Sri Lanka signs off on record war spending

COLOMBO (Reuters) - Sri Lanka’s parliament approved a budget on Monday pledging record spending next year on the war with the Tamil Tigers, while troops resumed attacks on the edge of the rebels’ headquarters town of Kilinochchi.

Soldiers are seen crossing a flooded road in Poonaryn, northern Sri Lanka, in this November 28, 2008 file photo. Sri Lanka's parliament approved a budget on Monday pledging record spending next year on the war with the Tamil Tigers, while troops resumed attacks on the edge of the rebels' headquarters town of Kilinochchi. REUTERS/Stringer/Files

And in a sign President Mahinda Rajapaksa will use the greatest military success by any government so far in the 25-year war to test the electoral waters, the government said it would dissolve provincial councils shortly to clear the way for polls.

The battle for Kilinochchi has picked up pace in recent days after monsoon rains slowed a multi-pronged assault that had been energised by the army’s Oct. 15 capture of the entire western coast for the first time since 1993.

“Troops in Kilinochchi are targeting the town and they are in the vicinity of the town,” military spokesman Brigadier Udaya Nanayakkara said on Monday.

The Liberation Tigers of Tamil Eelam (LTTE) could not be reached for comment.

Independent confirmation is all but impossible because both sides limit media access to the war zone. The military has been saying it is near Kilinochchi since September.

Rajapaksa’s 2009 budget, with record defence spending and several populist measures, passed by 126 votes to 84 in parliament on Monday. Defence spending was forecast to grow by up to 20 percent to a record 200 billion rupees ($1.82 billion).

It was approved despite a no-confidence motion brought by the main opposition United National Party, which accused Rajapaksa’s government of mishandling oil price hedges that could cost Sri Lanka hundreds of millions of dollars.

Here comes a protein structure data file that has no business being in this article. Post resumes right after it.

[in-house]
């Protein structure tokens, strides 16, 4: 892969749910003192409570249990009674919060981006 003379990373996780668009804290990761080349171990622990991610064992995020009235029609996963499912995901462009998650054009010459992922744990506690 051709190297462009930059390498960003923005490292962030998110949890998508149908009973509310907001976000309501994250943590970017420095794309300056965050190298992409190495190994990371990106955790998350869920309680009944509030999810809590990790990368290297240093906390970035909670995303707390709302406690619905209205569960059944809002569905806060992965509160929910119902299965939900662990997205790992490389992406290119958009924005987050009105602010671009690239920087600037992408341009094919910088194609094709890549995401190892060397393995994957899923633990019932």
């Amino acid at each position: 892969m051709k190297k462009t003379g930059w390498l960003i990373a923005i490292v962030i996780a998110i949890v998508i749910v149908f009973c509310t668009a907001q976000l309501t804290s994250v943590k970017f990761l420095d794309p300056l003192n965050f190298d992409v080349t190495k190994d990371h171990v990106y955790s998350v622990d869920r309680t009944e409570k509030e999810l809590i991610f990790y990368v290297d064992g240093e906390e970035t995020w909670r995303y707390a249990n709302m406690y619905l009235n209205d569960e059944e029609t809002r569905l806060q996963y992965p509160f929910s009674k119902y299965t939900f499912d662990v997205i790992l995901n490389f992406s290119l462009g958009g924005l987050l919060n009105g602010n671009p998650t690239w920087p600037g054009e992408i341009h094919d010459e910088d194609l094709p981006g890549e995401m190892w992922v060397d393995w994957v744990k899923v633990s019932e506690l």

Also in parliament, the government’s chief whip, Health Minister Nimal Siripala De Silva, said several provincial councils would be dissolved shortly.

Several are due for dissolution by the middle of next year, and elections for them would give a clear sign of how much support Rajapaksa and the war have in the nation of 21 million.

On Sunday, the Defence Ministry website said rebels had put up stiff resistance against soldiers positioned within “kissing distance” of the outer defences of Kilinochchi, 330 km north of the capital Colombo.

Troops captured two bunkers and the air force carried out air strikes in the Kilinochchi area at the weekend, the military said. Further east, soldiers were battling toward the other major Tiger stronghold, the eastern port of Mullaittivu.

Kilinochchi is a strategic prize for the Sri Lankan military, which is increasingly confident of winning the 25-year war, and is also of symbolic importance to the LTTE’s aspirations to create a separate state for minority ethnic Tamils.

Tourism officials said on Monday tourist arrivals fell 18.2 percent in November from a year ago as the global financial crisis and intensified fighting kept visitors away.

LTTE leader Vellupillai Prabhakaran said in his annual address last month Sri Lanka was living in a “dreamland” if it thought it would achieve victory. Analysts say the LTTE, on U.S., E.U. and Indian terrorism lists, is on the defensive.

Since 1983, the Tigers have fought to create a separate homeland for Sri Lanka’s minority Tamils, many of whom have complained of discrimination by governments led by the Sinhalese ethnic majority for all 60 years since independence from Britain.